Protestantism sees rapid growth
Leaders of China's Protestants said that the Church is experiencing rapid growth thanks to the central government's respect for religious freedom as a legal right.
Congregations at Protestant churches across China are increasing annually by 500,000 to 600,000, with the number of worshippers surpassing 16 million gathering in more than 50,000 churches and other places of worship, said Deng Fucun, vice-chairman of the National Committee of the Three-Self Patriotic Movement of the Protestant Churches in China.
He revealed the figure at a press conference held to mark the ending of the five-day "Exhibition of Bible Ministry," staged by mainland churches in Hong Kong. A banquet will also be hosted this evening by Bishop Ding Guangxun, head of China's Protestant community, in honour of the event.
The highlight of the exhibition was a copy of the Imperial Edition of the New Testament printed from the same plate used in printing the one presented in 1894 to Qing Dynasty (1644-1911) Dowager Empress Cixi.
This rare copy of the Bible was auctioned during the exhibition, the result of which will be announced at this evening's banquet, with the funds raised being donated to the Chinese University of Hong Kong's SARS research programme.
Jointly hosted by the Three-Self Patriotic Movement of the Protestant Churches in China and the China Christian Council, the exhibition aimed to show Hong Kong people the development of religious activity on the mainland.
Cao Shengjie, president of the China Christian Council, pointed out that the rights of the Church and its followers are now protected by law.
"We are talking about 'the rule of law' now. Everything, including the Church's relationship with the State and society, are placed under laws and regulations. This is conducive to the protection of the legal rights and interests of the Church and Protestants," she stressed.
Today, the central government pays great attention to views of the Church when formulating religious policies, she said.
Cao also pointed out that the Chinese people did not trust Protestantism because it was associated with colonialism and imperialism in the past. That was the reason why Protestant churches had to launch a patriotic movement through self-management, self-support and self-propagation in order to remove the barrier between them and the people.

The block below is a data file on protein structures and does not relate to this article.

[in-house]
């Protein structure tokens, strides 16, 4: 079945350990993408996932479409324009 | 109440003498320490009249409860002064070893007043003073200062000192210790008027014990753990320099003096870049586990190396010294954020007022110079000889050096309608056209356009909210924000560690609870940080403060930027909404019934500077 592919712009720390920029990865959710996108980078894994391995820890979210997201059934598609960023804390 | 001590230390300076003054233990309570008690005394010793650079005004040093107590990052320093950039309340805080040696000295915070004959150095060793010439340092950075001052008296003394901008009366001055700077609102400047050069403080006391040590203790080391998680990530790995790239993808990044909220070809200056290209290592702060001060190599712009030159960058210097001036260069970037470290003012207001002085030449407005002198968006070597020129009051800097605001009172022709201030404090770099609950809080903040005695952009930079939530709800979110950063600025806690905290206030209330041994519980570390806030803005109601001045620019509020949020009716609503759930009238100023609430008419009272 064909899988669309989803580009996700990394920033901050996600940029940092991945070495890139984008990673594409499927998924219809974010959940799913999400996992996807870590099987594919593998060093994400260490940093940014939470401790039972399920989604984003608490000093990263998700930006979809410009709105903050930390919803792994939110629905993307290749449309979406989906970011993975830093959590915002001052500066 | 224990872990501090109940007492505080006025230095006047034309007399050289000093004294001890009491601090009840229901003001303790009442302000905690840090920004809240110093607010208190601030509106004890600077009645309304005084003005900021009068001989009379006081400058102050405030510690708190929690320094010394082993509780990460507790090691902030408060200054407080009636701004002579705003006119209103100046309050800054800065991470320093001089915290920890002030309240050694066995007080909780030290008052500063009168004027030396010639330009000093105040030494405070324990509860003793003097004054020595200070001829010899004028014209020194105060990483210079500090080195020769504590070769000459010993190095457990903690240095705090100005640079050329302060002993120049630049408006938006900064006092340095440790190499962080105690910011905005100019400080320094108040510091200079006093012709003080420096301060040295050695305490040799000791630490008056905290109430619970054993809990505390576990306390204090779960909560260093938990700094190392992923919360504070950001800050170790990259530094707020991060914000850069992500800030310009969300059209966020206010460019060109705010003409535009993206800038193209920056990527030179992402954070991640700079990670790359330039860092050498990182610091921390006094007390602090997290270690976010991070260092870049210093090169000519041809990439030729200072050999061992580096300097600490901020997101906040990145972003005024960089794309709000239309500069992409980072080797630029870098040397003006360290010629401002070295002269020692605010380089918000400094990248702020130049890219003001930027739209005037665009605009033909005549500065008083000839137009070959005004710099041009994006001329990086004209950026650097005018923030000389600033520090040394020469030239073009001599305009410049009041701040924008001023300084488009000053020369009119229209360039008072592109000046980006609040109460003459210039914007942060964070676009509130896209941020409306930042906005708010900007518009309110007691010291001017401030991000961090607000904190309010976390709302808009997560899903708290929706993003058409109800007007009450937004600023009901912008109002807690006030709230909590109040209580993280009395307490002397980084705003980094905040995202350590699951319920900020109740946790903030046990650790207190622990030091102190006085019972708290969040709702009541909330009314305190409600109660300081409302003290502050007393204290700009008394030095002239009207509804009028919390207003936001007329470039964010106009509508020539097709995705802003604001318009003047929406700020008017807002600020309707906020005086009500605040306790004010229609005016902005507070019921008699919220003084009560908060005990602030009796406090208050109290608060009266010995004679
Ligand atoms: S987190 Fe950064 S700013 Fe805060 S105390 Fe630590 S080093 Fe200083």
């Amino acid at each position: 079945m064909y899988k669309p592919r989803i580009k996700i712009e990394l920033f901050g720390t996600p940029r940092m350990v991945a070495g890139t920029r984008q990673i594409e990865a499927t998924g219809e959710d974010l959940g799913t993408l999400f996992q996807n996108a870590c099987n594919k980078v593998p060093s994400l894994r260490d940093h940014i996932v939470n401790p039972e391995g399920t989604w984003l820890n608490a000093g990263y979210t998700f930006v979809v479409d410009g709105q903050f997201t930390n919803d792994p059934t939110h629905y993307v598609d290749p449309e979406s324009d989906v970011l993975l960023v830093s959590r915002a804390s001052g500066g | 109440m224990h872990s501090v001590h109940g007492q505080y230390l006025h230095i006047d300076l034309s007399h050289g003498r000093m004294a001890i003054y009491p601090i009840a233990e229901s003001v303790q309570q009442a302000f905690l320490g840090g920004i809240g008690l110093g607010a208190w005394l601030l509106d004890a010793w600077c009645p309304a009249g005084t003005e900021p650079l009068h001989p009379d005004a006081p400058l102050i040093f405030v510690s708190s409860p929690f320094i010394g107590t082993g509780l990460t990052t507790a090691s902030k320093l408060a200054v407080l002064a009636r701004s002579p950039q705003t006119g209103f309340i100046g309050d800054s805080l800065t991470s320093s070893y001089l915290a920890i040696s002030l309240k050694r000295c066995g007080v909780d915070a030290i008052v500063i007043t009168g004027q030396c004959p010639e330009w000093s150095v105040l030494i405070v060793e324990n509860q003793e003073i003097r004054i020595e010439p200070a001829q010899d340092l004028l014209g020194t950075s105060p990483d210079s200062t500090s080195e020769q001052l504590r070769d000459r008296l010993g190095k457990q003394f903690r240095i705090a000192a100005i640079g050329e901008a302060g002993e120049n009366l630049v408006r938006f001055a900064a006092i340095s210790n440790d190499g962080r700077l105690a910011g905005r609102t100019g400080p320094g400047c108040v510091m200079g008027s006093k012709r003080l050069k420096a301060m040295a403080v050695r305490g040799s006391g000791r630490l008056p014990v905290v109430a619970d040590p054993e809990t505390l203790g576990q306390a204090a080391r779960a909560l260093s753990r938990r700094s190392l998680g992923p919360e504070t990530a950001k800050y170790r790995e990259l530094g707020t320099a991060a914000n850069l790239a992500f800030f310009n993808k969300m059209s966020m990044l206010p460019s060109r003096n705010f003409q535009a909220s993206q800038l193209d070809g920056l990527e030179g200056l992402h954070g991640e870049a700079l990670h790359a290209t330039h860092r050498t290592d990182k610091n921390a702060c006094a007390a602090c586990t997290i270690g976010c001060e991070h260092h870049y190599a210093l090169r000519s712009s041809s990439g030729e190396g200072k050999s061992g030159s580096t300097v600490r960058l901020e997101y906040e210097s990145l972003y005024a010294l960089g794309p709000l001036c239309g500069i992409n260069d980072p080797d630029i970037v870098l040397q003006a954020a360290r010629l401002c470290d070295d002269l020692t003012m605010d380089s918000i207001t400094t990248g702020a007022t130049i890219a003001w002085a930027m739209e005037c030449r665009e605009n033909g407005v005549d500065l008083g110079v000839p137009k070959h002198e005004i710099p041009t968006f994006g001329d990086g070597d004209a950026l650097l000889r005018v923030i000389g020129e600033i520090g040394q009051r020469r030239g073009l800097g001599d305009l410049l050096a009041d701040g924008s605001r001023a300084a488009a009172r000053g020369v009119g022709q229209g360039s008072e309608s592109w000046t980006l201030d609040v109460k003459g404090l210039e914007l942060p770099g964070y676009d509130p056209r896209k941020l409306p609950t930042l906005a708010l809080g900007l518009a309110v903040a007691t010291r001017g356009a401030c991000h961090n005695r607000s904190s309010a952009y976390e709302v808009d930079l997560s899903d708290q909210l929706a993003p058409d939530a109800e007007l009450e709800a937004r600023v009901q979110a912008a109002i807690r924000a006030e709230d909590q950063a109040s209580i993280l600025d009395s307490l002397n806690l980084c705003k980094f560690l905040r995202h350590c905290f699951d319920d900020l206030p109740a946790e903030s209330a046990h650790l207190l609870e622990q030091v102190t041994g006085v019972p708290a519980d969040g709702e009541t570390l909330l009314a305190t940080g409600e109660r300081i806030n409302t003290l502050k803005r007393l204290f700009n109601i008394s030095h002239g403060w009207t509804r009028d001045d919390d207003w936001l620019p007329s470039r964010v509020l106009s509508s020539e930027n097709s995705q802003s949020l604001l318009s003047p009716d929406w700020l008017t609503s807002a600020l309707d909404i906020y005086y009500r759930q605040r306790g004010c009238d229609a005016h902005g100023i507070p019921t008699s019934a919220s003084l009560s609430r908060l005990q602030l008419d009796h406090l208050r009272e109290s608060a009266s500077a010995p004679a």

The Chinese Government has also come to realize that religions are not a short-lived phenomenon, Cao said.
Describing the development of Protestantism in New China, Deng underlined the shift in direction.
In the first 10 years after China started its opening and reform in the late 1970s, mainland churches focused mostly on "hardware" -- reopening old church buildings and building new ones.
Since the end of that first decade, however, they have switched the emphasis to the development of "software." The new focus is to instill a Chinese characteristics into Protestantism on the mainland, Deng said.
"The idea is to allow China's Protestants to interpret the Bible according to the situation on the mainland so that they can better understand God's will for Chinese churches," Deng explained.
Chinese churches have also made more efforts in providing social services, such as running homes for the aged, free clinics and orphanages. In view of the surge of the number of followers, they are also trying to train more clergy, currently numbering just 2,000, and to give formal training to tens of thousands of lay clergy serving in mainland churches, Deng said.
Talking about the future of Chinese churches, Cao said that they must improve their relations with society, lift their social status by enhancing the quality of their followers, and step up exchanges with foreign churches and religious groups.
She also predicted that there will be more exchanges between mainland and Hong Kong churches and more mainland theological students will go to the special administrative region for training.